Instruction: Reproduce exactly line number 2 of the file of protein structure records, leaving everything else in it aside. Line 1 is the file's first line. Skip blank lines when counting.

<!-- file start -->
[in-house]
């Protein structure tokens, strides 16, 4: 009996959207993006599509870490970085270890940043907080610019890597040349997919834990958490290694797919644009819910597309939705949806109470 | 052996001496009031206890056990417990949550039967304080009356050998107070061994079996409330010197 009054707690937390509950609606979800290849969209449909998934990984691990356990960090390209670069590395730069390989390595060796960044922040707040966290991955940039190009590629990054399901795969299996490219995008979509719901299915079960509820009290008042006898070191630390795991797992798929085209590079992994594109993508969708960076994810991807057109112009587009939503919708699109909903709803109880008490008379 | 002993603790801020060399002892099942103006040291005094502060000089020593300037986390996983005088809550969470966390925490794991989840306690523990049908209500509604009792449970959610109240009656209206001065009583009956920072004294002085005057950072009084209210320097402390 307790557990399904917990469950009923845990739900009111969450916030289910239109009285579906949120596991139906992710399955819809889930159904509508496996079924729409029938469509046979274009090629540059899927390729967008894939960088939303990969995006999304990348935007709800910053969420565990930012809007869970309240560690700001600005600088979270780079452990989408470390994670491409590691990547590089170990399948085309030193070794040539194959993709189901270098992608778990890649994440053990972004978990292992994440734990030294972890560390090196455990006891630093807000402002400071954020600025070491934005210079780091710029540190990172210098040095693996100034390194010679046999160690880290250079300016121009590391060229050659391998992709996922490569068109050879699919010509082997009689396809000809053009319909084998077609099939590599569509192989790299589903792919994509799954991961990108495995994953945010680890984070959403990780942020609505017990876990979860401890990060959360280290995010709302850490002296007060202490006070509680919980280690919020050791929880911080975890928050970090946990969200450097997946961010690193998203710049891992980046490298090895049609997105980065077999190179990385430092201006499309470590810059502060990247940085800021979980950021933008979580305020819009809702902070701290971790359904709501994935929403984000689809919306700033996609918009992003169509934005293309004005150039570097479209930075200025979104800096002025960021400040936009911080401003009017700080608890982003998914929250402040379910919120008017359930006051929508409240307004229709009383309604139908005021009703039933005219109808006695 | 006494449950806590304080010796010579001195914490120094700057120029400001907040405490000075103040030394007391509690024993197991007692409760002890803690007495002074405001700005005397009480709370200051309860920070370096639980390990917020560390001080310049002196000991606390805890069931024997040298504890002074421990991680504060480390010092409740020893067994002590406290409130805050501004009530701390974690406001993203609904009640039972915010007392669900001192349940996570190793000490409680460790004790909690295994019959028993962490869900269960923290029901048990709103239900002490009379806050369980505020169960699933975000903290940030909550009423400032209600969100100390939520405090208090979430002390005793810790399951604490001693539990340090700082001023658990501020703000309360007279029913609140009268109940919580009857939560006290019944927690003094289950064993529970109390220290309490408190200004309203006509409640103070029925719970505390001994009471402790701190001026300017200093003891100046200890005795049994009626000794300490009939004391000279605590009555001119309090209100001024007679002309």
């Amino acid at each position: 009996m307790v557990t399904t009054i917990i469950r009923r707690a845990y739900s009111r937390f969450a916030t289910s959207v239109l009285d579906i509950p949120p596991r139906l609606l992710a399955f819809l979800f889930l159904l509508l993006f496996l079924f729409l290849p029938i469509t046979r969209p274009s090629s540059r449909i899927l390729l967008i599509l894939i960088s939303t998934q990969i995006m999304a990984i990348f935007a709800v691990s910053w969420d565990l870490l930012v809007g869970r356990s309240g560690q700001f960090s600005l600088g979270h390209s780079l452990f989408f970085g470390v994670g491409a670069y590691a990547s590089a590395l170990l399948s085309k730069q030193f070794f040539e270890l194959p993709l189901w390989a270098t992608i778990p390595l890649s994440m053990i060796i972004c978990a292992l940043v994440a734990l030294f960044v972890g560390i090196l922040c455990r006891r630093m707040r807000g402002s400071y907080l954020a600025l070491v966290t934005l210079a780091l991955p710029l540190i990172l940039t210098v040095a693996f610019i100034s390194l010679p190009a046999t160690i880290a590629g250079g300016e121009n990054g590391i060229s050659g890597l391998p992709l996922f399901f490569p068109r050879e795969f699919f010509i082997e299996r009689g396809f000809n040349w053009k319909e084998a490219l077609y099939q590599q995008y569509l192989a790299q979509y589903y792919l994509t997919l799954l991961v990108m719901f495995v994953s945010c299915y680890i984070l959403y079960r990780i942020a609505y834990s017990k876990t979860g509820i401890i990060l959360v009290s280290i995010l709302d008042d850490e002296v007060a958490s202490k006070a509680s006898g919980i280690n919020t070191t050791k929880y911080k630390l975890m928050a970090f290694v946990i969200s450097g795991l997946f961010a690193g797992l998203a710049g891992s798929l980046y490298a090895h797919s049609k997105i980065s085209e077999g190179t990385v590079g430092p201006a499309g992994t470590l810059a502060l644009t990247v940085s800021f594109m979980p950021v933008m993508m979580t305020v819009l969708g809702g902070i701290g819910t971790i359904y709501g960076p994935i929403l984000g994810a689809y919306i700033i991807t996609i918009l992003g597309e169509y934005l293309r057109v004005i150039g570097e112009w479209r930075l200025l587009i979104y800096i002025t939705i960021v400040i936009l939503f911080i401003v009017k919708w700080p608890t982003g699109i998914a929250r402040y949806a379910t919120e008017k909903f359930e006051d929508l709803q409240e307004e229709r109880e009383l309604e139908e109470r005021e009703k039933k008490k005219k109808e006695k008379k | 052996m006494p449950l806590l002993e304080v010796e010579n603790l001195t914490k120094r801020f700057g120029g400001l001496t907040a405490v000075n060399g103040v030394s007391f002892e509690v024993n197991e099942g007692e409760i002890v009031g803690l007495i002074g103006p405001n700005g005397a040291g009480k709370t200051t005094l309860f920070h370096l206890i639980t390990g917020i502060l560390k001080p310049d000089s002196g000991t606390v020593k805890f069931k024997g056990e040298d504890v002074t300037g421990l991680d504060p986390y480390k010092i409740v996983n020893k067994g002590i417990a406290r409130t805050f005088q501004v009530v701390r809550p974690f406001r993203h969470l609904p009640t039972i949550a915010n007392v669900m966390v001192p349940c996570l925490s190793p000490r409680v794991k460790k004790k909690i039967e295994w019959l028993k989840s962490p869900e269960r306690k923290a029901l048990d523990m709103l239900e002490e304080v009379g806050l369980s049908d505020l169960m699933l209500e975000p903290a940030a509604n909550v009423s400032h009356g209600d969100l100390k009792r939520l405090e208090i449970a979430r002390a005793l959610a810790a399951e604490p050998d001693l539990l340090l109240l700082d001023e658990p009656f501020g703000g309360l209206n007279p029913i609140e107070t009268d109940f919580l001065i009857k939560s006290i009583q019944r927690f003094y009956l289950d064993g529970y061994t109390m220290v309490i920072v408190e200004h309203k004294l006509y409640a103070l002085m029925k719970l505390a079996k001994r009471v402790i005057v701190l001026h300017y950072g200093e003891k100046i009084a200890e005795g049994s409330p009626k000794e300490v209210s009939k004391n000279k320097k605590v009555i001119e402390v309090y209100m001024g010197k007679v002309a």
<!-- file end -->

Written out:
């Protein structure tokens, strides 16, 4: 009996959207993006599509870490970085270890940043907080610019890597040349997919834990958490290694797919644009819910597309939705949806109470 | 052996001496009031206890056990417990949550039967304080009356050998107070061994079996409330010197 009054707690937390509950609606979800290849969209449909998934990984691990356990960090390209670069590395730069390989390595060796960044922040707040966290991955940039190009590629990054399901795969299996490219995008979509719901299915079960509820009290008042006898070191630390795991797992798929085209590079992994594109993508969708960076994810991807057109112009587009939503919708699109909903709803109880008490008379 | 002993603790801020060399002892099942103006040291005094502060000089020593300037986390996983005088809550969470966390925490794991989840306690523990049908209500509604009792449970959610109240009656209206001065009583009956920072004294002085005057950072009084209210320097402390 307790557990399904917990469950009923845990739900009111969450916030289910239109009285579906949120596991139906992710399955819809889930159904509508496996079924729409029938469509046979274009090629540059899927390729967008894939960088939303990969995006999304990348935007709800910053969420565990930012809007869970309240560690700001600005600088979270780079452990989408470390994670491409590691990547590089170990399948085309030193070794040539194959993709189901270098992608778990890649994440053990972004978990292992994440734990030294972890560390090196455990006891630093807000402002400071954020600025070491934005210079780091710029540190990172210098040095693996100034390194010679046999160690880290250079300016121009590391060229050659391998992709996922490569068109050879699919010509082997009689396809000809053009319909084998077609099939590599569509192989790299589903792919994509799954991961990108495995994953945010680890984070959403990780942020609505017990876990979860401890990060959360280290995010709302850490002296007060202490006070509680919980280690919020050791929880911080975890928050970090946990969200450097997946961010690193998203710049891992980046490298090895049609997105980065077999190179990385430092201006499309470590810059502060990247940085800021979980950021933008979580305020819009809702902070701290971790359904709501994935929403984000689809919306700033996609918009992003169509934005293309004005150039570097479209930075200025979104800096002025960021400040936009911080401003009017700080608890982003998914929250402040379910919120008017359930006051929508409240307004229709009383309604139908005021009703039933005219109808006695 | 006494449950806590304080010796010579001195914490120094700057120029400001907040405490000075103040030394007391509690024993197991007692409760002890803690007495002074405001700005005397009480709370200051309860920070370096639980390990917020560390001080310049002196000991606390805890069931024997040298504890002074421990991680504060480390010092409740020893067994002590406290409130805050501004009530701390974690406001993203609904009640039972915010007392669900001192349940996570190793000490409680460790004790909690295994019959028993962490869900269960923290029901048990709103239900002490009379806050369980505020169960699933975000903290940030909550009423400032209600969100100390939520405090208090979430002390005793810790399951604490001693539990340090700082001023658990501020703000309360007279029913609140009268109940919580009857939560006290019944927690003094289950064993529970109390220290309490408190200004309203006509409640103070029925719970505390001994009471402790701190001026300017200093003891100046200890005795049994009626000794300490009939004391000279605590009555001119309090209100001024007679002309």